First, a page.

Top 5 Malaysian Cuisine

| May 10, 2012

Top 5 Malaysia Cuisine – As the world knows, Malaysia is a country with variety of races and ethnics. Malaysian consists of 3 major ethnic groups with Malays the majority and followed by Chinese and Indian community. With this multi-ethnic, multi-culture and multi-lingual society, it is not a surprise that they have vast varieties of local foods from multi cuisine and not limited to fusions of them. This list is only popular local foods from these 3 major ethnic community. Without tasting them just to mean that you have not really experienced the true Malaysian.

1. Nasi Lemak

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Its name is a Malay word that literally means ‘rice in cream’. The name is derived from the cooking process whereby rice is soaked in rich coconut cream and then the mixture steamed. Sometimes knotted screwpine (pandan) leaves are thrown into the rice while steaming to give it more fragrance. Traditionally, Nasi Lemak serves in banana leaves as a platter with cucumber slices, small dried anchovies (ikan bilis), roasted peanuts, hard boiled egg and hot spicy onion sauce (sambal). Nasi lemak can also come with any other accompaniments such as chicken, cuttlefish, cockle, beef curry, beeflungs where all are spicy in nature. You could try this basically everywhere in Malaysia.

2. Satay/Sate

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Chunks or slices of dice-sized meat on bamboo skewers. These are grilled or barbecued over a wood or charcoal fire, then served with a spicy peanut sauce dip, or peanut gravy, slivers of onions and cucumbers, and ketupat (rice cakes). In Malaysia, satay is a popular dish especially during celebrations and can be found throughout the country. Turmeric is a compulsory ingredient used to marinate satay and to give it a characteristic yellow color. It can be found throughout every state in Malaysia. Besides restaurants that serve satays, one can find hawkers selling satay in food courts and night market. The famously known satay outlets are in Kajang, Selangor which dubbed as the Sate City in the country.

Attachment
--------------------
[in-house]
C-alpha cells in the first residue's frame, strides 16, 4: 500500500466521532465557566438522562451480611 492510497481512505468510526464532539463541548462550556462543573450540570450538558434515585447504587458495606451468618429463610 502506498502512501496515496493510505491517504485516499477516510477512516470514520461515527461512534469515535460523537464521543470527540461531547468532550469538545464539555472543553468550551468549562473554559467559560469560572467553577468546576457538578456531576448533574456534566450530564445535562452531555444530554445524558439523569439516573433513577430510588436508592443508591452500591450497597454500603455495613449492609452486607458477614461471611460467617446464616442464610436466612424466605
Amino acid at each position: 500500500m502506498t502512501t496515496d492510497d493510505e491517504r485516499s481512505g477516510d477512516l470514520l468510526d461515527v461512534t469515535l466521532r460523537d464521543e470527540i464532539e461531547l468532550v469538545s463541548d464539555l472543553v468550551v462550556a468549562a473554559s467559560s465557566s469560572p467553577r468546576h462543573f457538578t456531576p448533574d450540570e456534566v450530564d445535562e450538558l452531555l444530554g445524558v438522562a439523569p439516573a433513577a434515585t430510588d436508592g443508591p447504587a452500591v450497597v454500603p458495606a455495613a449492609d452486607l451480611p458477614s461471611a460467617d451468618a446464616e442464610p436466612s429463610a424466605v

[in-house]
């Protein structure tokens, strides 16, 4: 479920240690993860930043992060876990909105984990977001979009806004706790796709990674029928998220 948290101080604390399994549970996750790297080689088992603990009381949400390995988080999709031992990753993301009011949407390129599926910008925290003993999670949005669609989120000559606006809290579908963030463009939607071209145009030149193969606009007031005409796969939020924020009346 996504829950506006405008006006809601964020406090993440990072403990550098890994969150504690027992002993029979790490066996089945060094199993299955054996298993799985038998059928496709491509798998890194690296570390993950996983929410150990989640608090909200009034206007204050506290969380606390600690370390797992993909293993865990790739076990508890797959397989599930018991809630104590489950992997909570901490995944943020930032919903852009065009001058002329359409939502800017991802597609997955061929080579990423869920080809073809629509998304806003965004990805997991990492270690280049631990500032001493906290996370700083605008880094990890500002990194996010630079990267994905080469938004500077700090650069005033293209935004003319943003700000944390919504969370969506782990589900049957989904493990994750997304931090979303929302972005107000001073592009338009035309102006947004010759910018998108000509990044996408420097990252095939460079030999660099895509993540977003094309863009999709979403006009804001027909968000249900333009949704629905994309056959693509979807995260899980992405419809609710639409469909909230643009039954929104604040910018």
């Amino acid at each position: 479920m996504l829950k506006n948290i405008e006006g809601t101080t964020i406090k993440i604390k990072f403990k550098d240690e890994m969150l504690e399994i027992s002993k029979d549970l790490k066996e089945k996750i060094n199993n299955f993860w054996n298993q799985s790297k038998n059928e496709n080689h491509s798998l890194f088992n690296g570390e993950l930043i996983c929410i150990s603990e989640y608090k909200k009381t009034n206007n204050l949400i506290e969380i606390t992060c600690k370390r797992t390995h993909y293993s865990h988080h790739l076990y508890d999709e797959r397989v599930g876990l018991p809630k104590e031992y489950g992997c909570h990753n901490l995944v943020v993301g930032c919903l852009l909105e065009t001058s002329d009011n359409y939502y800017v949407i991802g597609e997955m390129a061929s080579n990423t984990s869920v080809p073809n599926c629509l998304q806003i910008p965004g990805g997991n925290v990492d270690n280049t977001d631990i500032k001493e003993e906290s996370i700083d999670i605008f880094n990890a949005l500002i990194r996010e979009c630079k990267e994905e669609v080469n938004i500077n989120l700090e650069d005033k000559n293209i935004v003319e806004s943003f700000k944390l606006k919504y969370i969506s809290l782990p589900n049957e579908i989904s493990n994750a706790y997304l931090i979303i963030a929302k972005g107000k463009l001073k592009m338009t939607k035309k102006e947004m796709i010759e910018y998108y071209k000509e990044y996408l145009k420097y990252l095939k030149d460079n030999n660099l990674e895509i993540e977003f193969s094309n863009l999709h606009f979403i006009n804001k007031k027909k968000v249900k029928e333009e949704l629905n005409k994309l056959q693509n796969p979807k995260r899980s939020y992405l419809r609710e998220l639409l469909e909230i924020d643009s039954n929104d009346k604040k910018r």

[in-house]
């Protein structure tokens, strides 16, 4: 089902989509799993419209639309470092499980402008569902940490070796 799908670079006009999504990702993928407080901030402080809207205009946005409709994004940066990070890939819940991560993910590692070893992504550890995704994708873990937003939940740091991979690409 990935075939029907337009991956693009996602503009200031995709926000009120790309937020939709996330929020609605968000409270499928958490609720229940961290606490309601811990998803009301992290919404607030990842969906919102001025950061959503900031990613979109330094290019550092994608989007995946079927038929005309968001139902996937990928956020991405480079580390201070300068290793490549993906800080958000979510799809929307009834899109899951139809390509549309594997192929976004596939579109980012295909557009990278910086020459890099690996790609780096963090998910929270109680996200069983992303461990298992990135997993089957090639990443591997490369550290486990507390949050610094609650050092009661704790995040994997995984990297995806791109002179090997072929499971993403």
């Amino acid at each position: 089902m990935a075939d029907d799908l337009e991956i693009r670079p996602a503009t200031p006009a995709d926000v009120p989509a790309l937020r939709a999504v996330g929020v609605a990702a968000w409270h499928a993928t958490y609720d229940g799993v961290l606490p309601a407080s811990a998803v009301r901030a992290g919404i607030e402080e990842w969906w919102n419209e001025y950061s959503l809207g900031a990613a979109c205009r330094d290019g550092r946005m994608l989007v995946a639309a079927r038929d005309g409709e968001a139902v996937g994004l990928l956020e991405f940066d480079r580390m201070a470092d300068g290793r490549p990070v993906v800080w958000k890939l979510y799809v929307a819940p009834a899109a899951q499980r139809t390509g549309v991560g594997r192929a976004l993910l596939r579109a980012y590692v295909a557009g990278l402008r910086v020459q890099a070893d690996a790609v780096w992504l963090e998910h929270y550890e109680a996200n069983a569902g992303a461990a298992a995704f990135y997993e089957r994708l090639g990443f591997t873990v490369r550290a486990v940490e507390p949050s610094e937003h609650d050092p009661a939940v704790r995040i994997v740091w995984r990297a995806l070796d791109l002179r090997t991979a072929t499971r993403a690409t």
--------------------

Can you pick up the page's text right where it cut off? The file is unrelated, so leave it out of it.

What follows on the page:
3. Roti Canai

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A type of flatbread or better known as roti prata. Roti means bread in Malay. The term “canai” derives from “Chennai”, a region in India which is formerly known as Madras. In English, roti canai is sometimes referred to as “flying bread,” a term that evokes the process of tossing and spinning by which it is made before frying on the hot pan. The ideal roti is flat, fluffy on the inside but crispy and flaky on the outside. Roti Canai is normally served with beans curry, fish curry or mint source. Some may like to dip it into sugar. One of the characteristics of roti canai and its derivatives is that it can be eaten with the hands, without the need for utensils. It is a convenient dish to consume, while being filling. This characteristic makes it a dish of choice as breakfast or as late night supper.

4. Char Kway Teow

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It is made from flat rice noodles, stir-fried over very high heat with light and dark soy sauce, chilli, a small quantity of belacan, whole prawns, deshelled cockles, beansprout and chopped Chinese chives. The dish may commonly be stir-fried with egg and fishcake, and less commonly with other ingredients. When the dish was first served, it was often sold by fisherman, farmer and cockle-gatherers who doubled as char kway teow hawkers in the evening to supplement their income. Of all the notable versions, the Penang style of char kway teow is the most famous.

5. Rojak

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A fruit and vegetable salad dish commonly found in Malaysia. The term “Rojak” is Malay for mixture. Chinese rojak contains mainly local fruits such as mango, pineapple, pomelo with cucumber, prawn friitters mixed with spicy shrimp paste sauce. Penang is one of the famous place for this wonderful salad dish. While Indian rojak contains fried dough fritters, bean curds, boiled potatoes, prawn fritters, hard boiled eggs, bean sprouts and cucumber mixed with a sweet thick, spicy peanut sauce. Traditionally, rojak vendors use modified sidecar motorcycles as preparation counters and to peddle their rojak. These mobile vendors now use modified mini trucks which you could find a lot of them along the street.

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Category: Featured, Food and Dines, South East Asia

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